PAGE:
Please mark your calendars for this year’s Boundaries of Literature Symposium, which will take place on Tuesday, February 25.  This year’s symposium encompasses two events featuring Prof. Priscilla Wald of Duke University.

At 10:30 a.m., Prof. Wald will host a publication workshop, drawing on her work as editor of American Literature and co-director of the First Book Institute (http://cals.la.psu.edu/resources/the-first-book-institute-1).  Lunch will be provided following the seminar.  If you plan on attending, please RSVP to boundariesofliterature@gmail.com by Friday, February 21.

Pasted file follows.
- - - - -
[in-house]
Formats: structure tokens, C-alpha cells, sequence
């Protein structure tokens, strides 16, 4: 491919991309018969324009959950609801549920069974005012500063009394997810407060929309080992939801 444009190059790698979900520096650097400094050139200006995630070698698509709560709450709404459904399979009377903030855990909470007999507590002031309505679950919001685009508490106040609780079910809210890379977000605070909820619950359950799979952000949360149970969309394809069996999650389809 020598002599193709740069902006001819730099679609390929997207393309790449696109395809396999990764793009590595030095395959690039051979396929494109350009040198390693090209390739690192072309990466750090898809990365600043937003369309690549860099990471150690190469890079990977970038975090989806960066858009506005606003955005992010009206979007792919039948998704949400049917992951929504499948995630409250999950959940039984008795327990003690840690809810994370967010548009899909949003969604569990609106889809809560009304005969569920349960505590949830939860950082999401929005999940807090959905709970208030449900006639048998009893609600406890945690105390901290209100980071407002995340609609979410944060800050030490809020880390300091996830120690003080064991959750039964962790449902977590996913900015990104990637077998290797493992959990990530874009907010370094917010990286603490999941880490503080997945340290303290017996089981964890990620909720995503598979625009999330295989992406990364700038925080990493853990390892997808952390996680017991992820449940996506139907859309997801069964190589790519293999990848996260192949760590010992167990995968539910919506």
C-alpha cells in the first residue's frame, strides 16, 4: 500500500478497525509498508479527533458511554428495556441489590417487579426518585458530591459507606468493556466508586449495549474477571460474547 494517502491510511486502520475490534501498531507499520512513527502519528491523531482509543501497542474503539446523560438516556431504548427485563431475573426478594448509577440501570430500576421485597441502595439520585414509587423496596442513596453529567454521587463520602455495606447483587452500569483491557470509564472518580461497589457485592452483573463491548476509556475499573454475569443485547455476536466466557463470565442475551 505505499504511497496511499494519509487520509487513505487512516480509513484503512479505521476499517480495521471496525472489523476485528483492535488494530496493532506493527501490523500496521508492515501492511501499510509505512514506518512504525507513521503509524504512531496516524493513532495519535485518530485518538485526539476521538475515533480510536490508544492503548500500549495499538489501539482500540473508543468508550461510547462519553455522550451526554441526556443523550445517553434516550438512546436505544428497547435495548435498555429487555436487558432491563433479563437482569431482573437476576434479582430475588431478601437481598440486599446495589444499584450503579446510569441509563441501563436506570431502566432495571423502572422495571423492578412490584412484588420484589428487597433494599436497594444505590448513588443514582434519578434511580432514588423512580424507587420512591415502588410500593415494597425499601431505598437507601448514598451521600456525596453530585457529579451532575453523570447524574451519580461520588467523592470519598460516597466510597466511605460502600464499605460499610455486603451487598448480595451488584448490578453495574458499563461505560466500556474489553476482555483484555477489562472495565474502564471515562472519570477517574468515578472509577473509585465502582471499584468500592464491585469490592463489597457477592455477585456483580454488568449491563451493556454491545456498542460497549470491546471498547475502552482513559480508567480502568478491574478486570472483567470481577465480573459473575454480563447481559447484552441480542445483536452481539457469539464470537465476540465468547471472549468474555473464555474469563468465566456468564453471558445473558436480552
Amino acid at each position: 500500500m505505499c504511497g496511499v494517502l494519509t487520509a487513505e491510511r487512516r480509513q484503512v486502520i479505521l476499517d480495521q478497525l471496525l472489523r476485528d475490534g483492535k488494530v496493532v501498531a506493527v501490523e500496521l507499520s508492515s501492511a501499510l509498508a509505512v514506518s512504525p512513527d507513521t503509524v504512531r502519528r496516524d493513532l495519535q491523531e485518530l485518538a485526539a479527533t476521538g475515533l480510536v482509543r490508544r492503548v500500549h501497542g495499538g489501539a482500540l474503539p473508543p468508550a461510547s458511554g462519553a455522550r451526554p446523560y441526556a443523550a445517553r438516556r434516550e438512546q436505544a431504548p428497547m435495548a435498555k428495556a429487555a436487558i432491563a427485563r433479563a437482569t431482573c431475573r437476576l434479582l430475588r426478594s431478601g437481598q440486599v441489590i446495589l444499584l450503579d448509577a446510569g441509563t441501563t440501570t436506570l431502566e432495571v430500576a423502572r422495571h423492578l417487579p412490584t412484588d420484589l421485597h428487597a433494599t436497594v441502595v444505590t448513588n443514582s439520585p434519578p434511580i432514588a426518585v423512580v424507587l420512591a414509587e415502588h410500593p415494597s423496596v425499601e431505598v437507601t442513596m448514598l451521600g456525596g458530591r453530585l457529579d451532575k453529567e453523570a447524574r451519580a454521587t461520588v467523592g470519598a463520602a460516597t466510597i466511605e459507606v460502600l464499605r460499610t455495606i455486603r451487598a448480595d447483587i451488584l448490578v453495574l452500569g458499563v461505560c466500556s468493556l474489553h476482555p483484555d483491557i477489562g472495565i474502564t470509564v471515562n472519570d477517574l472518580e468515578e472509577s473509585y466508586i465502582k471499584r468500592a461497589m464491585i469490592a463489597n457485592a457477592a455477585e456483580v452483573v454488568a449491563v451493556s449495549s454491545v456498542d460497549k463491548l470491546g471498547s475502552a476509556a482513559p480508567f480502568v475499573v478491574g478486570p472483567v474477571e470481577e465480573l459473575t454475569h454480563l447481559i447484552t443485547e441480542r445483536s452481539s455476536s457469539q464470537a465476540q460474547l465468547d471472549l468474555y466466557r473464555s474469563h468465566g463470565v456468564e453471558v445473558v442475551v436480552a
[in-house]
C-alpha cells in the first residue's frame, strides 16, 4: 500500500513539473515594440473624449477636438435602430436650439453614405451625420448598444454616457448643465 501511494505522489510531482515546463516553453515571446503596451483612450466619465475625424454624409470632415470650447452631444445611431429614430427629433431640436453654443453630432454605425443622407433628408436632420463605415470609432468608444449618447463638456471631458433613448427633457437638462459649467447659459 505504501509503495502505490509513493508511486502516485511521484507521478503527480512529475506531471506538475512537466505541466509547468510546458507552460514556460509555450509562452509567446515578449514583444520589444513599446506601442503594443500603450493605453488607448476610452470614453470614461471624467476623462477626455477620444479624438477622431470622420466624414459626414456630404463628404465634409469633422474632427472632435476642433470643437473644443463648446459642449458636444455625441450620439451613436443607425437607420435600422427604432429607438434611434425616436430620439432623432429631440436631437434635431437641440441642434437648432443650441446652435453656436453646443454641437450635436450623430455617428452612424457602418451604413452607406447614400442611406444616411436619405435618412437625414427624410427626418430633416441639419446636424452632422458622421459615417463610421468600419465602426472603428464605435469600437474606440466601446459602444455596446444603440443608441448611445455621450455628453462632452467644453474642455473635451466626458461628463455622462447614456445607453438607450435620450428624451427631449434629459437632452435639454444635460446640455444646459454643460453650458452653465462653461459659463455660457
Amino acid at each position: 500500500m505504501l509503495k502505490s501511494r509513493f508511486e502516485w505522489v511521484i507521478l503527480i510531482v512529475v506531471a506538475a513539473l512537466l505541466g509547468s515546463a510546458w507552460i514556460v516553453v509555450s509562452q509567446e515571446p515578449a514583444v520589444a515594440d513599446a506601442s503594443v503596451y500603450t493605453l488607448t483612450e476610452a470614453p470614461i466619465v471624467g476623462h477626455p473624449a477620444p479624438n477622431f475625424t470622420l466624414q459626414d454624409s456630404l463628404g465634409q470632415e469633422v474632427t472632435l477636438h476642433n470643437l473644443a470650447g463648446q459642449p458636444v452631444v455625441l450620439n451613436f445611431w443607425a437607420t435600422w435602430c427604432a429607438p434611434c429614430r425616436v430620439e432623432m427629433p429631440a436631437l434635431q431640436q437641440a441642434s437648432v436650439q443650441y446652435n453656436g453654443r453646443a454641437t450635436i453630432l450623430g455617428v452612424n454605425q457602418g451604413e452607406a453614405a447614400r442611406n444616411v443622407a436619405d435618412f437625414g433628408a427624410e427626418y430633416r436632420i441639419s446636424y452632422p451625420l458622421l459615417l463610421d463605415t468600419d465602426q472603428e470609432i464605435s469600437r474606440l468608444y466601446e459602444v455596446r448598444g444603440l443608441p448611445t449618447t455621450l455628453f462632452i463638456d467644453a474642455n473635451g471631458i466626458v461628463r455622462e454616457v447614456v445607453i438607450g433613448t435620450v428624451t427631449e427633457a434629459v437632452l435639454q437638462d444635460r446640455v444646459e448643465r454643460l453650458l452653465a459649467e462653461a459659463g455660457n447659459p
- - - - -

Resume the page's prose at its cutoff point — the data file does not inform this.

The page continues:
At 4:30 p.m., Prof. Wald will deliver a lecture titled “Strange Life: Bioslavery in the Moment of Biotechnology.”  An abstract of her talk is available here.  Although it is not necessary, Prof. Wald has recommended that those who wish to might read Walter Benjamin’s “Theses on the Philosophy of History” and watch the film Blade Runner before her talk.

This symposium is generously supported by the UNC-Chapel Hill Department of English and Comparative Literature, the Department of American Studies, and the Comparative Literature and English Association of Graduate Students.

We look forward to seeing you there!

Event Date: 

Tue, 02/25/2014 - 10:30am

Triangle Film Salon Lecture: "Godard and the 19th Century"

Anne-Gaëlle Saliot
Professor of Romance Studies
Duke University

Godard and the 19th Century

Thursday, February 27th ~ 5:30pm ~ Toy Lounge, Dey Hall

Event Date: 

Thu, 02/27/2014 - 5:30am

The Critical Speakers Program: Jonathan Kramnick